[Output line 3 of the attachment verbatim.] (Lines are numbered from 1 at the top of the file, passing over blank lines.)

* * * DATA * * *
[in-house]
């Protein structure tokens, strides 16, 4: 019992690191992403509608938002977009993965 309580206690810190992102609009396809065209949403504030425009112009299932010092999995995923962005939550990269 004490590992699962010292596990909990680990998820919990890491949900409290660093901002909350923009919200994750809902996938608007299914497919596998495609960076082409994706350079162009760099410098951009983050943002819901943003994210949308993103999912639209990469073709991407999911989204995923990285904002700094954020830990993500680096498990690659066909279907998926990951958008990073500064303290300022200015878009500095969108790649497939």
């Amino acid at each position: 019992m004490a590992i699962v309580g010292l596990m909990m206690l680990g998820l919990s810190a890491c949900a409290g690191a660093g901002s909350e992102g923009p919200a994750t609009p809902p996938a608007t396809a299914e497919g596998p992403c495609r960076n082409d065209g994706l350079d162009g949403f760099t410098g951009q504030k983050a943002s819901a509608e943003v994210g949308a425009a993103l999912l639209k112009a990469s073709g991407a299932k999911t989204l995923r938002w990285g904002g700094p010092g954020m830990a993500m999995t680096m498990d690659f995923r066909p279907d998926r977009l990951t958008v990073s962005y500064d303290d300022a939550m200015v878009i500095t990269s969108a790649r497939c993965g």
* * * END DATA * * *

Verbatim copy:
């Amino acid at each position: 019992m004490a590992i699962v309580g010292l596990m909990m206690l680990g998820l919990s810190a890491c949900a409290g690191a660093g901002s909350e992102g923009p919200a994750t609009p809902p996938a608007t396809a299914e497919g596998p992403c495609r960076n082409d065209g994706l350079d162009g949403f760099t410098g951009q504030k983050a943002s819901a509608e943003v994210g949308a425009a993103l999912l639209k112009a990469s073709g991407a299932k999911t989204l995923r938002w990285g904002g700094p010092g954020m830990a993500m999995t680096m498990d690659f995923r066909p279907d998926r977009l990951t958008v990073s962005y500064d303290d300022a939550m200015v878009i500095t990269s969108a790649r497939c993965g």